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Episode 07

Tess and Ravi are back to talk about shopping in London, and Jo and Adam look at how to use the word 'too' in different ways.

Tess & Ravi

Task 1

Task 2

Task 3

Task 4

Task 5

Task 6

Task 7

Task 8


Leave a comment below!

  • What are your favourite places to go shopping where you live?
  • Do you like shopping centres? Markets?
  • Have you been to any of the places in London that Tess and Ravi talked about? Or would you like to?

Leave a comment and we'll discuss some of your answers in the next podcast.


Language level

Intermediate: B1
Pre-intermediate: A2


Hello Counsel,

I'm afraid we don't correct users' texts – we are simply too small a team – but I will say that your text looks correct and is intelligible. It's a nice idea!

Best wishes,
The LearnEnglish Team

help me. I do not enter it. perhap it is error #2032 :(

Hello ngominh,

It looks like this may be a problem with the version of Flash on your computer. Please visit Adobe and check that you have the most up-to-date version of Flash installed.

I hope that helps you.

Best wishes,


The LearnEnglish Team

okay. I got it :D

Hello Dr Kirk,

Please I'm always confused with this. E.g. if someone says something to me, but I can't make out what the person says. Should I say: 'you said what' or ' you say what'?

Ok very nice
Thank you

Hello Counsel,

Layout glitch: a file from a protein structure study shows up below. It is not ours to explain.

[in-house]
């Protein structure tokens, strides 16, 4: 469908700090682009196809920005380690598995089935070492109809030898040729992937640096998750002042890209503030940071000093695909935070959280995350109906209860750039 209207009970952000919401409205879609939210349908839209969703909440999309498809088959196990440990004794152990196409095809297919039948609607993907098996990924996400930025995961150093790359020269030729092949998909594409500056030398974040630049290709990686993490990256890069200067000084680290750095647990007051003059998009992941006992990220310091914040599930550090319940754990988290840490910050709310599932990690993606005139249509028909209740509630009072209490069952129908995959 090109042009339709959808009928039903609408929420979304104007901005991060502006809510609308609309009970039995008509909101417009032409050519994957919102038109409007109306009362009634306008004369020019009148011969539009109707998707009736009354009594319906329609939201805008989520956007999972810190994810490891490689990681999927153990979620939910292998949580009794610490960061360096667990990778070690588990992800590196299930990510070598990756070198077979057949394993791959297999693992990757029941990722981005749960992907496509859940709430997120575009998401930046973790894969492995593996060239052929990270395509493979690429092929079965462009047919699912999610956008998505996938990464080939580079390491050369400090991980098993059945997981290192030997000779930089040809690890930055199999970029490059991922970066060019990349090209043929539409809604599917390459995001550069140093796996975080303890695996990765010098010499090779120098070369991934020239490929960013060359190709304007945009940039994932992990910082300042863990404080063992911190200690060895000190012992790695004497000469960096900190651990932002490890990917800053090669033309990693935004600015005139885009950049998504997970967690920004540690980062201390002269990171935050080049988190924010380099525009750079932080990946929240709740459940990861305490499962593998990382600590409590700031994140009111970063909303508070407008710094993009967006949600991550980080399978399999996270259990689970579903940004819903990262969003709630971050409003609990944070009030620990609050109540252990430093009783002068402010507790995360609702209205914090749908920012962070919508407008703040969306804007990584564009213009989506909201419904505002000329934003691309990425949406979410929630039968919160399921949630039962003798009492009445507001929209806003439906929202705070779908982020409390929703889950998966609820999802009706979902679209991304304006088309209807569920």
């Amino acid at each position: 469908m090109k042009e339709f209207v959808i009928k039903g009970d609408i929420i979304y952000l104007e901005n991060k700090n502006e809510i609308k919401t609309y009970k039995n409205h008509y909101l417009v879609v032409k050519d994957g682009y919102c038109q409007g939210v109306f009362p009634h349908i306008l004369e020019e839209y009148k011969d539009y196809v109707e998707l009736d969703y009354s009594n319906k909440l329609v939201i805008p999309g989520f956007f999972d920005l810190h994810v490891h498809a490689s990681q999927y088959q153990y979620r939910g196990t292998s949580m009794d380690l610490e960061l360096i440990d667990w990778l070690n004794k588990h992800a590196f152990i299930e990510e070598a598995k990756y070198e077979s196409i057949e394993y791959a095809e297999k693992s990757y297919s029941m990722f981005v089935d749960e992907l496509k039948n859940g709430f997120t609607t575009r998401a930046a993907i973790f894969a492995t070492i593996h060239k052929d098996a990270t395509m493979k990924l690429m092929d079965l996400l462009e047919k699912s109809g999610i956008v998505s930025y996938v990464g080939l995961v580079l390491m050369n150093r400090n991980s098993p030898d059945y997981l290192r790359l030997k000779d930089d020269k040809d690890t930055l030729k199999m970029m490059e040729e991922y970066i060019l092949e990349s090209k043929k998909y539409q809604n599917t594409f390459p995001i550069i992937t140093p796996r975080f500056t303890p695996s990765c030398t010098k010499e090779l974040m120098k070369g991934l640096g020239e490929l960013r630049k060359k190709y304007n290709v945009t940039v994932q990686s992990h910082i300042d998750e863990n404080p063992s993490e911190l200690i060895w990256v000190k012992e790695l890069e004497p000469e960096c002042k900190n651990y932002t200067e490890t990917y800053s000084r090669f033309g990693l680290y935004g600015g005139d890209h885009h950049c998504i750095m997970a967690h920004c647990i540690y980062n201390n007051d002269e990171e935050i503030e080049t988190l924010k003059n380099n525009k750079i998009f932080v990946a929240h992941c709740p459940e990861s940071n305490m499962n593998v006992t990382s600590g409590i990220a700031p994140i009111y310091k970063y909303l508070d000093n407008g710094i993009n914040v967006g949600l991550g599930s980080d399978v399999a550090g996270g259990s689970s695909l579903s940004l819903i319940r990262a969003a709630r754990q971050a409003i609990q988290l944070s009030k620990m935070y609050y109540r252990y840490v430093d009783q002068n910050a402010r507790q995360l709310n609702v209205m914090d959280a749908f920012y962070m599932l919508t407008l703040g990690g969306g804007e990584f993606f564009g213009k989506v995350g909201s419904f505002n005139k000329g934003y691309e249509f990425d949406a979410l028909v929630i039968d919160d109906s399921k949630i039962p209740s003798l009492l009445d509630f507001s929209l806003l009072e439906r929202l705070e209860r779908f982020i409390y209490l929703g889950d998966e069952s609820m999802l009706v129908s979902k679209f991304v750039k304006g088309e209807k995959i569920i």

There are many ways to ask this. A polite way of asking this is 'I'm sorry, I didn't understand. Could you please repeat that?' or even just 'Could you please repeat that?' In informal situations, you could say 'Sorry, what was that?'. Only with good friends would I recommend saying 'What did you say?'

To improve your conversational English, I'd highly recommend our Big City Small World series, in which you can find a lot of language like this.

Best wishes,
The LearnEnglish Team

Hi Dr Kirk,

I'm completely confused with this song lyrics: "The Lord will bless someone today, 'it may be you, it may be I', it may be someone by your side." My concern is should it be 'it may be you, it may be I' or 'it may be you, it may be me'?

Hello Counsel,

'me' is really the correct form here, at least in an ordinary context, but in songs you can often find language used a bit differently. In this example, I suspect that 'I' was used by the songwriter because it rhymes with 'side'. This kind of thing is quite common in song lyrics and is quite acceptable in that context.

Best wishes,
The LearnEnglish Team

Hi there,

I'm confused with one of the verbs in this expression: "I saw him 'throw' the ball into the pond." I think it should be replaced with 'threw'. Right? If no, I will appreciate an insightful explanation on this, thanks.